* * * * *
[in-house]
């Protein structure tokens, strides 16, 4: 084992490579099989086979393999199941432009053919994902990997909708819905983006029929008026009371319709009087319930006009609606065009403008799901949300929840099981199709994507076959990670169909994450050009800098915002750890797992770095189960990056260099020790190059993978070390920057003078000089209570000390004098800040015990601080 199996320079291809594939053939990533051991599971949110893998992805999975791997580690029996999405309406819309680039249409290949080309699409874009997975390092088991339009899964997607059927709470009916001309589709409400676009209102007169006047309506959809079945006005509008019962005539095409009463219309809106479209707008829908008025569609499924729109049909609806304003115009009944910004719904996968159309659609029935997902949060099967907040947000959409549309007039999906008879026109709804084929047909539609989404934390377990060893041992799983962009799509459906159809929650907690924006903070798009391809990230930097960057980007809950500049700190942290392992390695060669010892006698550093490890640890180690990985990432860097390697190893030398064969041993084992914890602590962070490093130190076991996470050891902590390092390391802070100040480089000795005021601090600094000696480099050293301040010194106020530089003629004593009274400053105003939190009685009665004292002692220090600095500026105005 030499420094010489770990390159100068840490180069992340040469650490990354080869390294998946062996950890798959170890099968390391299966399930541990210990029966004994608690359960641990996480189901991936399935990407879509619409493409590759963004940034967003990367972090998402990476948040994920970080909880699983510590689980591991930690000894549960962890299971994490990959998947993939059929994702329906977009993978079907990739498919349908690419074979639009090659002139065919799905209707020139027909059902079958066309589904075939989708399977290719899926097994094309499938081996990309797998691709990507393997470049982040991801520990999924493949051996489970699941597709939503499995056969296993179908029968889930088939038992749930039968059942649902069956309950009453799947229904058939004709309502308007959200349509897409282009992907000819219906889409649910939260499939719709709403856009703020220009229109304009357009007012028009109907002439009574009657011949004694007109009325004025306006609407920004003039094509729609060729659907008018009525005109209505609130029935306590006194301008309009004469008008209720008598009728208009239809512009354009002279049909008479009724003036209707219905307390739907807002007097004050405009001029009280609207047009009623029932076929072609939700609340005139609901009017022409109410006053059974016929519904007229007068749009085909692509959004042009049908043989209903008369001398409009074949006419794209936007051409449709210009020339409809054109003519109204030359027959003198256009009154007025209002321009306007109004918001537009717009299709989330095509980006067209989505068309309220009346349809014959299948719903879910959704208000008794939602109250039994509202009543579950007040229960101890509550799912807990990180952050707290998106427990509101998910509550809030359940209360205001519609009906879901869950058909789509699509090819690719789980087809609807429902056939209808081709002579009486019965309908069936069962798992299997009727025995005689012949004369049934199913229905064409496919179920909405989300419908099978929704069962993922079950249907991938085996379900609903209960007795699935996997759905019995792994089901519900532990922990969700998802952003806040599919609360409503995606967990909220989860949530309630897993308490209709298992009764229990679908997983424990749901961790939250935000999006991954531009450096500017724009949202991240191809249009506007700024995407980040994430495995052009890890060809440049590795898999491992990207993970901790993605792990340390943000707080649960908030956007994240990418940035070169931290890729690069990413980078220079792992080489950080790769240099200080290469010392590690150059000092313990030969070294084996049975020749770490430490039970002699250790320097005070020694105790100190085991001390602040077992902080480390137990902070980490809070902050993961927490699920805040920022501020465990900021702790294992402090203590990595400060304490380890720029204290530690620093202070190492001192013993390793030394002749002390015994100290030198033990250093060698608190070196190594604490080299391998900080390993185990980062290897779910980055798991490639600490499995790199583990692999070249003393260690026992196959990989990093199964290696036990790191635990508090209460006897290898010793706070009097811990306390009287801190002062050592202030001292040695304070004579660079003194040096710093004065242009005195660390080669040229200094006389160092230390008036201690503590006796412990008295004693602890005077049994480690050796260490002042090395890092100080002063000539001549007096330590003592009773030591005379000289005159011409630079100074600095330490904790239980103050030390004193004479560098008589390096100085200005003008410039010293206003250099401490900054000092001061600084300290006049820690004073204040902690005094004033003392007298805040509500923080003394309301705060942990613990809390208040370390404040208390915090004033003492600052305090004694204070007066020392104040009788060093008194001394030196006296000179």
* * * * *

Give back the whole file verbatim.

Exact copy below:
[in-house]
């Protein structure tokens, strides 16, 4: 084992490579099989086979393999199941432009053919994902990997909708819905983006029929008026009371319709009087319930006009609606065009403008799901949300929840099981199709994507076959990670169909994450050009800098915002750890797992770095189960990056260099020790190059993978070390920057003078000089209570000390004098800040015990601080 199996320079291809594939053939990533051991599971949110893998992805999975791997580690029996999405309406819309680039249409290949080309699409874009997975390092088991339009899964997607059927709470009916001309589709409400676009209102007169006047309506959809079945006005509008019962005539095409009463219309809106479209707008829908008025569609499924729109049909609806304003115009009944910004719904996968159309659609029935997902949060099967907040947000959409549309007039999906008879026109709804084929047909539609989404934390377990060893041992799983962009799509459906159809929650907690924006903070798009391809990230930097960057980007809950500049700190942290392992390695060669010892006698550093490890640890180690990985990432860097390697190893030398064969041993084992914890602590962070490093130190076991996470050891902590390092390391802070100040480089000795005021601090600094000696480099050293301040010194106020530089003629004593009274400053105003939190009685009665004292002692220090600095500026105005 030499420094010489770990390159100068840490180069992340040469650490990354080869390294998946062996950890798959170890099968390391299966399930541990210990029966004994608690359960641990996480189901991936399935990407879509619409493409590759963004940034967003990367972090998402990476948040994920970080909880699983510590689980591991930690000894549960962890299971994490990959998947993939059929994702329906977009993978079907990739498919349908690419074979639009090659002139065919799905209707020139027909059902079958066309589904075939989708399977290719899926097994094309499938081996990309797998691709990507393997470049982040991801520990999924493949051996489970699941597709939503499995056969296993179908029968889930088939038992749930039968059942649902069956309950009453799947229904058939004709309502308007959200349509897409282009992907000819219906889409649910939260499939719709709403856009703020220009229109304009357009007012028009109907002439009574009657011949004694007109009325004025306006609407920004003039094509729609060729659907008018009525005109209505609130029935306590006194301008309009004469008008209720008598009728208009239809512009354009002279049909008479009724003036209707219905307390739907807002007097004050405009001029009280609207047009009623029932076929072609939700609340005139609901009017022409109410006053059974016929519904007229007068749009085909692509959004042009049908043989209903008369001398409009074949006419794209936007051409449709210009020339409809054109003519109204030359027959003198256009009154007025209002321009306007109004918001537009717009299709989330095509980006067209989505068309309220009346349809014959299948719903879910959704208000008794939602109250039994509202009543579950007040229960101890509550799912807990990180952050707290998106427990509101998910509550809030359940209360205001519609009906879901869950058909789509699509090819690719789980087809609807429902056939209808081709002579009486019965309908069936069962798992299997009727025995005689012949004369049934199913229905064409496919179920909405989300419908099978929704069962993922079950249907991938085996379900609903209960007795699935996997759905019995792994089901519900532990922990969700998802952003806040599919609360409503995606967990909220989860949530309630897993308490209709298992009764229990679908997983424990749901961790939250935000999006991954531009450096500017724009949202991240191809249009506007700024995407980040994430495995052009890890060809440049590795898999491992990207993970901790993605792990340390943000707080649960908030956007994240990418940035070169931290890729690069990413980078220079792992080489950080790769240099200080290469010392590690150059000092313990030969070294084996049975020749770490430490039970002699250790320097005070020694105790100190085991001390602040077992902080480390137990902070980490809070902050993961927490699920805040920022501020465990900021702790294992402090203590990595400060304490380890720029204290530690620093202070190492001192013993390793030394002749002390015994100290030198033990250093060698608190070196190594604490080299391998900080390993185990980062290897779910980055798991490639600490499995790199583990692999070249003393260690026992196959990989990093199964290696036990790191635990508090209460006897290898010793706070009097811990306390009287801190002062050592202030001292040695304070004579660079003194040096710093004065242009005195660390080669040229200094006389160092230390008036201690503590006796412990008295004693602890005077049994480690050796260490002042090395890092100080002063000539001549007096330590003592009773030591005379000289005159011409630079100074600095330490904790239980103050030390004193004479560098008589390096100085200005003008410039010293206003250099401490900054000092001061600084300290006049820690004073204040902690005094004033003392007298805040509500923080003394309301705060942990613990809390208040370390404040208390915090004033003492600052305090004694204070007066020392104040009788060093008194001394030196006296000179």